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Hél čhaŋkú kiŋ ȟpáye (There lies the road), 2021. Installation view: Vera List Center/PS122 Gallery, New York, December 3–December 12, 2021. Photo by Argenis Apolinario, courtesy Vera List Center for Art and Politics and PS122 Gallery.
Hél čhaŋkú kiŋ ȟpáye (There lies the road), 2021. Installation view: Vera List Center/PS122 Gallery, New York, December 3–December 12, 2021. Photo by Argenis Apolinario, courtesy Vera List Center for Art and Politics and PS122 Gallery.

Artist Suzanne Kite Debuts New Show in Partnership with the Vera List Center for Art and Politics

“Where does art come from?” “When I write a song, where does that come from?” “When I make a new technology, how do I make it in a way that is both ethical and good?”

These questions, and more, helped inspire Oglála Lakȟóta artist Suzanne Kite’s new show Hél čhaŋkú kiŋ ȟpáye (There lies the road), which was recently exhibited at the PS122 Gallery in New York City. The artistic project, which was produced at the invitation of the Vera List Center for Art and Politics, considers the ethical creation of artwork using artificial intelligences through the development of protocols based on Lakȟóta ontologies.

“Generally, my interests are in exploring what our relationships are to the non-human world, and this project in particular asks that question,” explains Kite. “The installation delves into answers that are both in this world and in the spirit world. Lakota includes knowledge from both of those worlds.”

Throughout the past year, Kite has been engaged in collaborative conversations with her community about how people make art. She was particularly focused on the making protocols of her Indigenous contemporary art colleagues, a community of Native American church singers in South Dakota, and her family. Her panel Hél čhaŋkú kiŋ ȟpáye (There lies the road) – A Dialogue About Making Art in a Good Way with the Vera List Center this past May gathered both Indigenous artists, and the general public to explore notions of ethics, protocols, and artificial intelligence. 

For this site-specific installation, Kite and a team of collaborators developed a body interface for movement performances, carbon fiber and stone sculptures, immersive audio-visual installation, and graphics. Together the works on view reconsider our current and future relationships to nonhumans, especially to technology and artificial intelligence, and attempt to establish a sense of relationality between gallery visitors and the computer as a nonhuman entity.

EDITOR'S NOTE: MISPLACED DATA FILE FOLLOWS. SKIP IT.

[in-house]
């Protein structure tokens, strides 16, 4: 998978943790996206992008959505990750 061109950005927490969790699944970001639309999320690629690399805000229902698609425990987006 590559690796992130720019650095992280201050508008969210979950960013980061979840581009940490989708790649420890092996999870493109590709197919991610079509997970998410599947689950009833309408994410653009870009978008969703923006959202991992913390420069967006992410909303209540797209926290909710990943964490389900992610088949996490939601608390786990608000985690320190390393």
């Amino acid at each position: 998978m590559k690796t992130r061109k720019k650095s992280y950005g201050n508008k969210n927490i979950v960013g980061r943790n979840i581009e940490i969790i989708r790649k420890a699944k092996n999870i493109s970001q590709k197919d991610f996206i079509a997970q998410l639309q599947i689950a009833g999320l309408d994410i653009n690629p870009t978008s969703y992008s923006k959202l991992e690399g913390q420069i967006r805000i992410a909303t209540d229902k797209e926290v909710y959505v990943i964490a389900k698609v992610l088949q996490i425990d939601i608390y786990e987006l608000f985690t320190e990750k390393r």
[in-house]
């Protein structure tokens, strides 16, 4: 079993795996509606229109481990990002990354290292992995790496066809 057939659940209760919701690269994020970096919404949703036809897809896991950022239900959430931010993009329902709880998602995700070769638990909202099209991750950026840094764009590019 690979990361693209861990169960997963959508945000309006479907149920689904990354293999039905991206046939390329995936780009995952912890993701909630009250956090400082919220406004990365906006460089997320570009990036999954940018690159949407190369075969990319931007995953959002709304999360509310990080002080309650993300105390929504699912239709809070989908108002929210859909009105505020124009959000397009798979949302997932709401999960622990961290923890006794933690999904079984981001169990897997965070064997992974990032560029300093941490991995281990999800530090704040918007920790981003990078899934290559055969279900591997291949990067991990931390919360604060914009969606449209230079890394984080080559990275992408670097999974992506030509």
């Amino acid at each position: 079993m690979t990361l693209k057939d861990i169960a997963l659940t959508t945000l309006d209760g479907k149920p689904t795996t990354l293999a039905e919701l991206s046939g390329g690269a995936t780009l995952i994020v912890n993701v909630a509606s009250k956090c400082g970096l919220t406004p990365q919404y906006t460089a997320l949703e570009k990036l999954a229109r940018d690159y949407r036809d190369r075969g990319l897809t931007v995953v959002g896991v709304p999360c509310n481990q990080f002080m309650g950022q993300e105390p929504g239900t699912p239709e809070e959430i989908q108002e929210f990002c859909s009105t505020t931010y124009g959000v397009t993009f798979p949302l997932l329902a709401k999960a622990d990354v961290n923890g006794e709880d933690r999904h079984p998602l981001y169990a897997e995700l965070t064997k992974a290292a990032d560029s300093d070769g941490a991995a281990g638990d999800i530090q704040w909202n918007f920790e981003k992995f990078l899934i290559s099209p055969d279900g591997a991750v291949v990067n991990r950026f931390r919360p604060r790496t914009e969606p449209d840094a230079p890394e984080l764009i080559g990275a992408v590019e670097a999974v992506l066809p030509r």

“I think the themes of the show are very pressing,” said Kite. “I’m trying to create methodologies that can help people create in an ethical way. Creating anything computationally right now is an inherent failure because of how the supply chain is set up. It’s very easy to critique computation and the unethical practices. The challenge to everybody is to come up with generative ways to do things ethically, which means reaching into ways that we’ve done for millennia. We know how to do these things, but we’ve chosen not to because of capitalism.”

“For us at the Vera List Center,” Curator Eriola Pira says, “this year-long research project was an opportunity to contend with these issues as related to our 2020–2022 focus theme As for Protocols. Kite, who participated in our 2017 series of programs Indigenous New York, speaks to an interest in technology, or more specifically the Internet protocols that shape our current conditions. Kite’s work also points to how to rethink and design more equitable and ethical protocols, from our relationship with technology to our connections with one another.” 

In Lakȟóta ontologies, materials such as metals, rocks, and minerals are capable of both volition and kinship with human beings. It is from this perspective that Kite creates new spaces for encounters with artificial intelligence, forming innovative methodologies for approaching human and nonhuman relations in a Good Way (an ethical way).

By bringing Indigenous epistemologies to bear on questions of AI, Kite’s work as a scholar and an artist develops conceptual frameworks and protocols by which we can conceive of relationships with nonhuman computational technology and AI, and make room for them in our collective future.

“A lot of my work is in the AI world, and I had a lot of theories about the Lakota people and their relationship with stones, but there was no research yet,” she said. “So I had to go make it.”

Kite has noticed that people in her community and other communities are excited about the prospect of adapting Indigenous protocols to make new technologies. As an artist, she is working toward creating more opportunities for Indigenous communities to make new models, as she sees many technically capable Indigenous people who simply need a facilitator to come in, listen, and help advocate for change.

Looking ahead, Kite is currently working on a new collaborative show about stones at the Hammer Museum in Los Angeles, which will open in the Spring.

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